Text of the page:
• I confess to the sin of over reacting to this result. We were useless from the top down, Taylor excepted. We see the same errors time and time again. Errors of thinking by management coupled with poor and lacklustre performances, in all disciplines, on the field.

      Is it a matter of blame or is it that we are simply not good enough. I think I support the view that the team are not being given the best opportunity to make the most of themselves. The strategy was dire. If the bowlers were performing to order I see little hope. Realistically, sacking Moores Saker and Morgan is not an option. I hope this loss can be put into context/brushed off but I am not so sure that this will come right easily.

      We deserve compensation for the horror show of the final ball. A replay with a 100 run advantage to us at the least. That’s all I can say.

      • The big worry is the bowling has been an issue for some time and nothing is being done. The tactics remain the same, and it is clearly not working. Either the players can’t bowl a different length, or they are not allowed to.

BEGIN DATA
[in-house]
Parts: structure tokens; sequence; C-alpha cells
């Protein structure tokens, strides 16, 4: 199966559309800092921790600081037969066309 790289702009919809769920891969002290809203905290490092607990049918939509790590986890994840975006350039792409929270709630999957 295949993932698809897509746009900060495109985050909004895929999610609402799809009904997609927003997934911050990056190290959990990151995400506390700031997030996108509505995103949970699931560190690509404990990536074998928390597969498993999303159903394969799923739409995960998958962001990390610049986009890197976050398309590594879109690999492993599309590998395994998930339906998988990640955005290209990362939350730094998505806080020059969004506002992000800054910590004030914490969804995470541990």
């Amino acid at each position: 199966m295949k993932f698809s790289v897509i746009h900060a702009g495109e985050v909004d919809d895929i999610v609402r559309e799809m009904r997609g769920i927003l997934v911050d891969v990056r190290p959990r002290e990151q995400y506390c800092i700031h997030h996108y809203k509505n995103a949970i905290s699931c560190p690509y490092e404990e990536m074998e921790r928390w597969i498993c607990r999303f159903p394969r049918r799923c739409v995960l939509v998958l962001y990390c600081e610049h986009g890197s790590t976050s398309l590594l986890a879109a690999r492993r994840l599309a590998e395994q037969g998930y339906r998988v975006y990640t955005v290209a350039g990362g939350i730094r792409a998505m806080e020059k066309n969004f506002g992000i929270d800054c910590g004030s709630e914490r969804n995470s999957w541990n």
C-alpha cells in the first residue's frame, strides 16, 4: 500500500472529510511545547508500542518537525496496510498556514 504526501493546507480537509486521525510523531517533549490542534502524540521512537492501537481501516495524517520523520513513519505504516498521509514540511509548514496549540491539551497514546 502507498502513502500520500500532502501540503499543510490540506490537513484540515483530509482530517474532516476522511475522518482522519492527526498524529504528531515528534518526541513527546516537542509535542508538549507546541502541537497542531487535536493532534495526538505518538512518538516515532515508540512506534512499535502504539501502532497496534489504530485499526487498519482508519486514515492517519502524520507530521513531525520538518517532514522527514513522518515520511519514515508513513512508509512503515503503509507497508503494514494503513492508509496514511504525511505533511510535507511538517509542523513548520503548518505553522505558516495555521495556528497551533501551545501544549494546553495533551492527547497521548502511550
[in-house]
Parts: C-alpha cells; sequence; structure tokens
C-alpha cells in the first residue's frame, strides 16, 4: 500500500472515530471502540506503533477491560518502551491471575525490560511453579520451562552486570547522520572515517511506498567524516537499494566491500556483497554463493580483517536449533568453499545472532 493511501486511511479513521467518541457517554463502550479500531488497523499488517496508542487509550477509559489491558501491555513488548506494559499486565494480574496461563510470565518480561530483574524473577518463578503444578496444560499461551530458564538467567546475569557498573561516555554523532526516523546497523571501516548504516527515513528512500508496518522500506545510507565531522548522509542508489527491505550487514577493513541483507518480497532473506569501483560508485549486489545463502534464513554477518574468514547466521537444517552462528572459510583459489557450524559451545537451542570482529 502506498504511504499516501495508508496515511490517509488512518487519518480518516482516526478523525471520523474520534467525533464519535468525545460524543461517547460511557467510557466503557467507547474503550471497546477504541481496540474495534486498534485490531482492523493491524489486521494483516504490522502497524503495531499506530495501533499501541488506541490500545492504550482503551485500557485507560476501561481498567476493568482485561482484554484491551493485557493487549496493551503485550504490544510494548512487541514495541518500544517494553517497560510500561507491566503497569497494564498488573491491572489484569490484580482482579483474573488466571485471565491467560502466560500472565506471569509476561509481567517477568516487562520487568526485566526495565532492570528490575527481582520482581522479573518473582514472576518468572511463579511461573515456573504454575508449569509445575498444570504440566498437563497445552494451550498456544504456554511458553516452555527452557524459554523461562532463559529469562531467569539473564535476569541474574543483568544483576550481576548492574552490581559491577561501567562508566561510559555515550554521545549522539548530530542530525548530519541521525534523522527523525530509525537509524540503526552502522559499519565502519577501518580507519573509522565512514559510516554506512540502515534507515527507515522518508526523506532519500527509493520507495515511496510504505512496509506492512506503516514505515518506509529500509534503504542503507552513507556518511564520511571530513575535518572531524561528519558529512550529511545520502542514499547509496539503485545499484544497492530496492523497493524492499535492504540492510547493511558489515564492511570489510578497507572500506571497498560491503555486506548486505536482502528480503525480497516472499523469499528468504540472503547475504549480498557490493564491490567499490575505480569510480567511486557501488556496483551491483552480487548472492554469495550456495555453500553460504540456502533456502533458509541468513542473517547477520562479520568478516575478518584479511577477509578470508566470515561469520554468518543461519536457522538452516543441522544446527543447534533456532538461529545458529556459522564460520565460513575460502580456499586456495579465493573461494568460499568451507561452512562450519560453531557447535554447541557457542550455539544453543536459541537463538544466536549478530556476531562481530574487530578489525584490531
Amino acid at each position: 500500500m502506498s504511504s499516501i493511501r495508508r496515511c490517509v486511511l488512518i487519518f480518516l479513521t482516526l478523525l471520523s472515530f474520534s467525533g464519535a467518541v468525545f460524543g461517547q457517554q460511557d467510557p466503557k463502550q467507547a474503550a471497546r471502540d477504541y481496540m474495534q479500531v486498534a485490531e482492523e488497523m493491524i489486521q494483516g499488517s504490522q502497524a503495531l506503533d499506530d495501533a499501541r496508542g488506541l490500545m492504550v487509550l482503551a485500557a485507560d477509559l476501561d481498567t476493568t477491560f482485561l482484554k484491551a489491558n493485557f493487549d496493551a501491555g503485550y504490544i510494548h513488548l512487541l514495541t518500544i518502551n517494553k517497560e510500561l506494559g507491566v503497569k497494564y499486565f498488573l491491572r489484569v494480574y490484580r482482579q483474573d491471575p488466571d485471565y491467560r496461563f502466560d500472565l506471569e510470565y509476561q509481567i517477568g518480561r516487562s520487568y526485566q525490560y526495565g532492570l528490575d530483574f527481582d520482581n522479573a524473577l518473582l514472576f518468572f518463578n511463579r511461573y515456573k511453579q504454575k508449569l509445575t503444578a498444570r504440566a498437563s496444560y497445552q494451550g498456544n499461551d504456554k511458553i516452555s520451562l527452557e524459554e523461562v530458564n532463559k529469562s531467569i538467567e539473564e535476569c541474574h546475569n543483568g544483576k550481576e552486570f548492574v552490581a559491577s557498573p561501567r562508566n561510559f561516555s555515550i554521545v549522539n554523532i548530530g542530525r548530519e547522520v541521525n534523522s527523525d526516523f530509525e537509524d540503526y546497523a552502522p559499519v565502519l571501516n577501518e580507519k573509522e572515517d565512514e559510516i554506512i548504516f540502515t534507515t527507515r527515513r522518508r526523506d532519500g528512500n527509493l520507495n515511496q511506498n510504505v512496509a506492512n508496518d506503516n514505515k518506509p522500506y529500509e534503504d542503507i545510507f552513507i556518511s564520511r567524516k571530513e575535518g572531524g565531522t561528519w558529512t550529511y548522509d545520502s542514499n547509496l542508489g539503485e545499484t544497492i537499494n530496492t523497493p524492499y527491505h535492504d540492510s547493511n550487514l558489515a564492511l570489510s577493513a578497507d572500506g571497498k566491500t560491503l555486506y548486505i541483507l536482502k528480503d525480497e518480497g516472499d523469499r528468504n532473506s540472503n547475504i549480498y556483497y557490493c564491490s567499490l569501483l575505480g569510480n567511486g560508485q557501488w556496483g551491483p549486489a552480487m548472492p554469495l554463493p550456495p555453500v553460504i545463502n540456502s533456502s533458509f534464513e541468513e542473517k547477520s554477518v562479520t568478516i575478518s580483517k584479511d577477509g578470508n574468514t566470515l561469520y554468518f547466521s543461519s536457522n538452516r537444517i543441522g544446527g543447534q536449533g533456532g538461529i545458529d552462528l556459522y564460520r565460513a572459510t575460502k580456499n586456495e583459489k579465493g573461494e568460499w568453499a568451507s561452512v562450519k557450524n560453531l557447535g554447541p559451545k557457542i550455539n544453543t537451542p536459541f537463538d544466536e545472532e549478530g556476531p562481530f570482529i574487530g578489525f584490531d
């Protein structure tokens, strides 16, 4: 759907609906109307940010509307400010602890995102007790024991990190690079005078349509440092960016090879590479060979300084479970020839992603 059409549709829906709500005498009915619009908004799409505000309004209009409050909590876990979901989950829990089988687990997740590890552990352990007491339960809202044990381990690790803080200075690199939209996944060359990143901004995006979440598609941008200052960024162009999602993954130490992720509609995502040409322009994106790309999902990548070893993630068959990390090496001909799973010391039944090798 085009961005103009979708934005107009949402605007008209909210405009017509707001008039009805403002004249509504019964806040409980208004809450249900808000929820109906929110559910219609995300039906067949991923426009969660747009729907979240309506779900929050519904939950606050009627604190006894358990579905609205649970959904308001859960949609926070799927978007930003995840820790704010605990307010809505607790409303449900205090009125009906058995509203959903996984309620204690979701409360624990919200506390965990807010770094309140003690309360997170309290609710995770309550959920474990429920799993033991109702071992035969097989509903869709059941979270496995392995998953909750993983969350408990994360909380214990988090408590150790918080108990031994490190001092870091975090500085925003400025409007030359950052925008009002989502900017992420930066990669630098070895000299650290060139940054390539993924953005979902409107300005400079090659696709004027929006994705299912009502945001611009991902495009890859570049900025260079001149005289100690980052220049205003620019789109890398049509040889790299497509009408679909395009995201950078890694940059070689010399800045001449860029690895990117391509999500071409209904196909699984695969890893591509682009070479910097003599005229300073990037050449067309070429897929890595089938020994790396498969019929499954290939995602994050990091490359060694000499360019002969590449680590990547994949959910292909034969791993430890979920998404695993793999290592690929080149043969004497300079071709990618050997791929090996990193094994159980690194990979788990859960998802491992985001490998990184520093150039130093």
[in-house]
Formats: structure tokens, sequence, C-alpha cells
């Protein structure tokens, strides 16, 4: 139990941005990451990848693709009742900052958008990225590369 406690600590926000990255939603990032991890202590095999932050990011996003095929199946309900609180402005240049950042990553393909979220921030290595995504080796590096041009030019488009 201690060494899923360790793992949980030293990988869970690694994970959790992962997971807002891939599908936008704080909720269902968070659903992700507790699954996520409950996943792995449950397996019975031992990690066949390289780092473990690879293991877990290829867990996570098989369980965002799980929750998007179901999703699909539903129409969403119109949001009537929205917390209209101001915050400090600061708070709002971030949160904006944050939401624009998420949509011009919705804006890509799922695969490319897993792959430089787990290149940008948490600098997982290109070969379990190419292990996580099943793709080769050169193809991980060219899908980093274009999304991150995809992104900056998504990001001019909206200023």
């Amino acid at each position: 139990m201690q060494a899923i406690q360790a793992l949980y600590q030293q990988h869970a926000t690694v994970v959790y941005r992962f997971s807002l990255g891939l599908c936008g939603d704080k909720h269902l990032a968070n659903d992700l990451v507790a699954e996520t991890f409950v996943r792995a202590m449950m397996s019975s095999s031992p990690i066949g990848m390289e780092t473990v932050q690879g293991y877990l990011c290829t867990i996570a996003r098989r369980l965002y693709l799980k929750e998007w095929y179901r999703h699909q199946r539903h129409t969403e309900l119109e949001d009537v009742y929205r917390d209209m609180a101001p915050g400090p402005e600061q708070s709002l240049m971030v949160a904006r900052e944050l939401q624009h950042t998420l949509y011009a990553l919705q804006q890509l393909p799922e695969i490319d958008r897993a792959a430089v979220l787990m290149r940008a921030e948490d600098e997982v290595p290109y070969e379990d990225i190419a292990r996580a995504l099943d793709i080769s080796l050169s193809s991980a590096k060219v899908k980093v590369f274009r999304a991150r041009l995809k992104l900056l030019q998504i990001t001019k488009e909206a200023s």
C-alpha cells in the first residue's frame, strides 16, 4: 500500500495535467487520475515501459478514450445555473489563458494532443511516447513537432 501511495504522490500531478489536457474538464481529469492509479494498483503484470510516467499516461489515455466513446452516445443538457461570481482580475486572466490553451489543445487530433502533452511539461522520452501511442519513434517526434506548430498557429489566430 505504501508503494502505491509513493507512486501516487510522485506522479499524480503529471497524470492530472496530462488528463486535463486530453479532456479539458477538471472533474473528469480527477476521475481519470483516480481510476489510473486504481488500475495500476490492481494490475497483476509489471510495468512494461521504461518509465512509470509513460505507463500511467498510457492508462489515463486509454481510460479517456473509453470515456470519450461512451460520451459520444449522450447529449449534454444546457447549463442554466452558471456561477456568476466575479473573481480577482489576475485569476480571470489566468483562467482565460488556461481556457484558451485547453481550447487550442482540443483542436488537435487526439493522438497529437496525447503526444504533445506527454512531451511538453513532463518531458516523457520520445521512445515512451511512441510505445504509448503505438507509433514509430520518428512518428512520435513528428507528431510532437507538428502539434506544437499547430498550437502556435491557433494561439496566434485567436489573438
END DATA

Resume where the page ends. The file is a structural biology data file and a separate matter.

It would be nice to know who’s responsible.

        • The poor quality of the domestic game’s responsible. Tell me who in the domestic game should be in the team, because the back-ups don’t look too great.

          Harry Gurney and Jade Dernbach have had excellent domestic figures in recent years, but neither look up to it at international level.

          Believe me, I don’t think Saker is a genius coach, but compare England’s bowling resources to the barrage of bowlers that aren’t in the Aussie team.

    • So it’s important to overreact by exactly the right amount ?

      It ought to be pointed out that this is England’s second biggest one day defeat, ever.

      On the positive side, Taylor is a seriously classy player.

    • I stick by the comment 100%. Australia are very good and England are average at best. You don’t judge Hull’s season on the basis of one result against Man Utd or Chelsea. If England beat the teams comparable to them, then they’ll have done ok. In the race for a QF berth, I don’t think many expected a game against Australia to bring a win. England’s World Cup will probably be judged by the result in their QF (if they get there!)

      Yes it’s bloody frustrating, and hard to stomach, but we just had to grin and bear this game. Not many teams beat Aust in Aust.